Our Lord! And make us both muslims, in willing submission to You [alone]. And [make] of our children a Community of muslims, in willing submission to You [alone]. And show us our [religious] rites [in Your worship], and grant us repentance. Indeed, it is You, You [alone] who are the All-Relenting, the Mercy-Giving.

Our Lord! And send forth among [our descendants] a messenger from their own [midst] who shall recite to them Your verses, and teach them the [revealed] Book and the [way of prophetic] wisdom, and purify them.

Indeed, it is You, You [alone] who are the Overpowering [One], the All-Wise. [Sûrat Al-Baqarah, 2:125-129]

Muhammad and Makkah

Millennia later, God answered their petition in the person of His Last Messenger, Prophet Muhammad ﷺ, a descendant of Ishmael through his son Kedar, whose name appears in the previously cited [Part 1] verses of the Bible (Isaiah 42:11). Abraham’s first son Ishmael is thus the father of the Arabs, even as Abraham’s second son Isaac—though not a Jew—is ultimately the father of the Jews.

In Genesis 21:17-19, God promised Hagar to make her son Ishmael a great nation. God also promised Abraham to make his first son Ishmael into a great nation, according to the Bible:

And as for Ishmael, I have heard you [O Abraham]: I will surely bless him; I will make him fruitful and will greatly increase his numbers. He will be the father of twelve princes, and I will make him into a great nation. (Genesis 17:20)

Ishmael ruled Makkah and taught his children the religion of his father: Surrender to God (‘Islam’ in Arabic). The Arabic word ‘muslim’ means “one who surrenders to God.” Historically, the names Judaism and Jew appeared later—as these words were derived from the name of Judah; Judah was a son of Jacob, Abraham’s grandson. Referring to God using the Arabic word ‘Allah’ does not mean that Muslims worship a different god from Abraham’s God. The name ‘Allah’ appears in the Hebrew Bible (“Old Testament”) 89 times, in various forms.

Hundreds of years passed after the death of Ishmael when many of his descendants deviated from the teachings of Abraham and took to worshipping idols besides God. Idolatry sunk the whole of Arabia into moral decline. At this critical juncture in history, Prophet Muhammad ﷺ appeared in the Arabian Peninsula, in Makkah, in the seventh century [on the Christian calendar], and called people to return to the exclusive worship of the true and only God.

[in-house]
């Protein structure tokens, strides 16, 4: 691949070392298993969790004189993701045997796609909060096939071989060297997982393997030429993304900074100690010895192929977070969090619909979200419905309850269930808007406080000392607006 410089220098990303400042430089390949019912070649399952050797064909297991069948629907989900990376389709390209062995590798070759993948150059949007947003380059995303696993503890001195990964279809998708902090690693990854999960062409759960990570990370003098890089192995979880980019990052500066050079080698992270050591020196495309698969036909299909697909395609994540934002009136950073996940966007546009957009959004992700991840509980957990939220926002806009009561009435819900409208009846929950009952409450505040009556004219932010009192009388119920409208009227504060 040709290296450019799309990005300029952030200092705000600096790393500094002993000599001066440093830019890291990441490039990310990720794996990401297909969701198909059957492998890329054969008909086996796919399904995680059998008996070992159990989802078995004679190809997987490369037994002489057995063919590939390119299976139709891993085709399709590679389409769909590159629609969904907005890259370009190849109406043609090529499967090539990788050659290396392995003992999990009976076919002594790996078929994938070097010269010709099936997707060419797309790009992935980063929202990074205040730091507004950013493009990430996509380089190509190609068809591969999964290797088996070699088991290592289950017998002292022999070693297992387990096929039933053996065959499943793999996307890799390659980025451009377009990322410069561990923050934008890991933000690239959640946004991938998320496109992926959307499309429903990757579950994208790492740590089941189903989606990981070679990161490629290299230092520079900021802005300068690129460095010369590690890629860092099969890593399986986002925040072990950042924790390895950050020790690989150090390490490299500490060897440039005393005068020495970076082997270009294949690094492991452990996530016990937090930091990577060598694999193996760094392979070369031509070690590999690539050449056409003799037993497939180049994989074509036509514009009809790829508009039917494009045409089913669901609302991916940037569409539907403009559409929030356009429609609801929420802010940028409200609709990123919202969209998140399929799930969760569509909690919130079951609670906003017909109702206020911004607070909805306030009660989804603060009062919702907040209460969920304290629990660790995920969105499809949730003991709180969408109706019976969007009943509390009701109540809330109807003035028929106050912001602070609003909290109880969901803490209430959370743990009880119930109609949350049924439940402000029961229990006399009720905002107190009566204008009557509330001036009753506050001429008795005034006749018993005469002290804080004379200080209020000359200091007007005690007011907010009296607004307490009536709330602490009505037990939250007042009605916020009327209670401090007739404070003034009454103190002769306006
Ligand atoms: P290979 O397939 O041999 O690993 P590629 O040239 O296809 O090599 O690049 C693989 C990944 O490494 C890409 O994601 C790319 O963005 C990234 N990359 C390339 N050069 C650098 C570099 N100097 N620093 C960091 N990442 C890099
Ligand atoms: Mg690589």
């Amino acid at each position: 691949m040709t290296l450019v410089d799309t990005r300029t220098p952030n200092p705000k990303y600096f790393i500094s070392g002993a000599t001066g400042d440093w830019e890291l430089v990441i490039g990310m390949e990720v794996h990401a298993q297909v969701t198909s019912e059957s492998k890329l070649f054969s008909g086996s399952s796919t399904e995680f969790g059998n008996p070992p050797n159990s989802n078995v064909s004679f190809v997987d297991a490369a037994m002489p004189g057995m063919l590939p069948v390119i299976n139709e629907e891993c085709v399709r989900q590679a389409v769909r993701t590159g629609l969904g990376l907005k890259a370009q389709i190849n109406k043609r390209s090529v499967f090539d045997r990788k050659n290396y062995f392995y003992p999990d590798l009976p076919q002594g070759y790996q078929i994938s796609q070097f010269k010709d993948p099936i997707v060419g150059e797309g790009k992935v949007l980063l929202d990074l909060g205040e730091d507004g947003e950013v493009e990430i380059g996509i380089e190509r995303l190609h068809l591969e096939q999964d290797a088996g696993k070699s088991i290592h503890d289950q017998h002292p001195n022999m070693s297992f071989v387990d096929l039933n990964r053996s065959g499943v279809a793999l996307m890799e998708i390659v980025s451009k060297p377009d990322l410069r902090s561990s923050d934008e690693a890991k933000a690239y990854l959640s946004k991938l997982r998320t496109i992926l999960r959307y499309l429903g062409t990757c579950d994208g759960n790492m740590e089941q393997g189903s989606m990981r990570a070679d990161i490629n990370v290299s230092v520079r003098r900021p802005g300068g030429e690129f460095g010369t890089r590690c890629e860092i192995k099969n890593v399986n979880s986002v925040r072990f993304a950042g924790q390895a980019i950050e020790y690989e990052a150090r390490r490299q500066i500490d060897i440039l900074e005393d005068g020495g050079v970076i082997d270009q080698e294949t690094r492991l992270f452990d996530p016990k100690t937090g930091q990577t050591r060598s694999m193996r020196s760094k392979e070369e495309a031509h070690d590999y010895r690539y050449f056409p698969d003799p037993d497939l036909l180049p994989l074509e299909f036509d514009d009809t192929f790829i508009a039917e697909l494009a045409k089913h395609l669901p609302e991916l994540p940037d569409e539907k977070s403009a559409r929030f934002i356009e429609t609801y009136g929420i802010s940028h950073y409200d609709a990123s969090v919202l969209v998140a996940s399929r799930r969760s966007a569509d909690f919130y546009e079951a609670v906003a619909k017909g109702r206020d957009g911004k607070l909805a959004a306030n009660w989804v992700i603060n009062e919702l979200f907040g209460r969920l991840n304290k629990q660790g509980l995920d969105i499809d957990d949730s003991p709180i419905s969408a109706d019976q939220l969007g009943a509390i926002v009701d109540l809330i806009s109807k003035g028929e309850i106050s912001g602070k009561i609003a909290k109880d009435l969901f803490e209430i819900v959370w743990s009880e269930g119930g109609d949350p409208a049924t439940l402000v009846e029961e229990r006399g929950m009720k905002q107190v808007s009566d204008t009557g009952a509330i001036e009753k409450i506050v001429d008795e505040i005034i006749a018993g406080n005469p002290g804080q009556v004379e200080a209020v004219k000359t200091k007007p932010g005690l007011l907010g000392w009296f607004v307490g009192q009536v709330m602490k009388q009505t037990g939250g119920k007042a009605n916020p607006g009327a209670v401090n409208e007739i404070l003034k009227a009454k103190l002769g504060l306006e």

Prophet Muhammad’s ﷺ tribe, the Quraysh, (descendants of Kedar) at first resisted his message. For 13 years, they persecuted the Muslims, who then migrated from Makkah to Yathrib, which became known as Madinat Al-Nabî, the City of the Prophet ﷺ, or Al-Madinah Al-Munawwarah, the Illuminated City. There, Islam grew stronger and attracted many followers.

Prophet Muhammad ﷺ united the rich and the poor, the light and the dark skinned, Arabs and non-Arabs. Within a decade the Ummah, or Community, of Islam united the Arabian Peninsula under One God—idol-worship vanquished, divisive tribalism outgrown. From there, it became a superpower in all aspects. Great Muslim scientists and thinkers carried the torch of civilization while Europe was enshrouded in the Dark Ages. Muslims excelled in the arts, architecture, mathematics, medicine, astronomy, geography, chemistry and, above all, the religious sciences. Muslims shared this knowledge from China to Medieval Europe, instigating the latter’s Renaissance.

The repeated promise of God to Abraham and Hagar in the Bible—to increase the numbers of Ishmael’s [spiritual] descendants—has surely been realized today, with the number of Muslims in the world reaching 1.5 billion and continuously increasing; more than one in five human beings on earth today is a Muslim.

As to God’s promise of making Ishmael a great nation, this must also imply greatness of faith and spirituality. Muslims, therefore, are to be reminded of God’s mercy in sending His Last Prophet ﷺ, the Seal of prophethood, to guide them to the Truth—a Truth whose witness they are duty-bound to bear to the world.

 

1 Comment

  • Zayeneesha Farooq

    Zayeneesha Farooq

    September 9, 2015 - - 11:21 am

    After you’re done packing for Hajj/Umrah, you should have an idea about what kind of challenges you’d be facing there and what are the tips that can help you make this journey as fruitful and easy as it can get. Hope this list of tips help you achieve that.
    (don’t forget to learn some Arabic survival phrases (inside)).

    http://ayeina.com/20-quick-tips-for-hajj-and-umrah/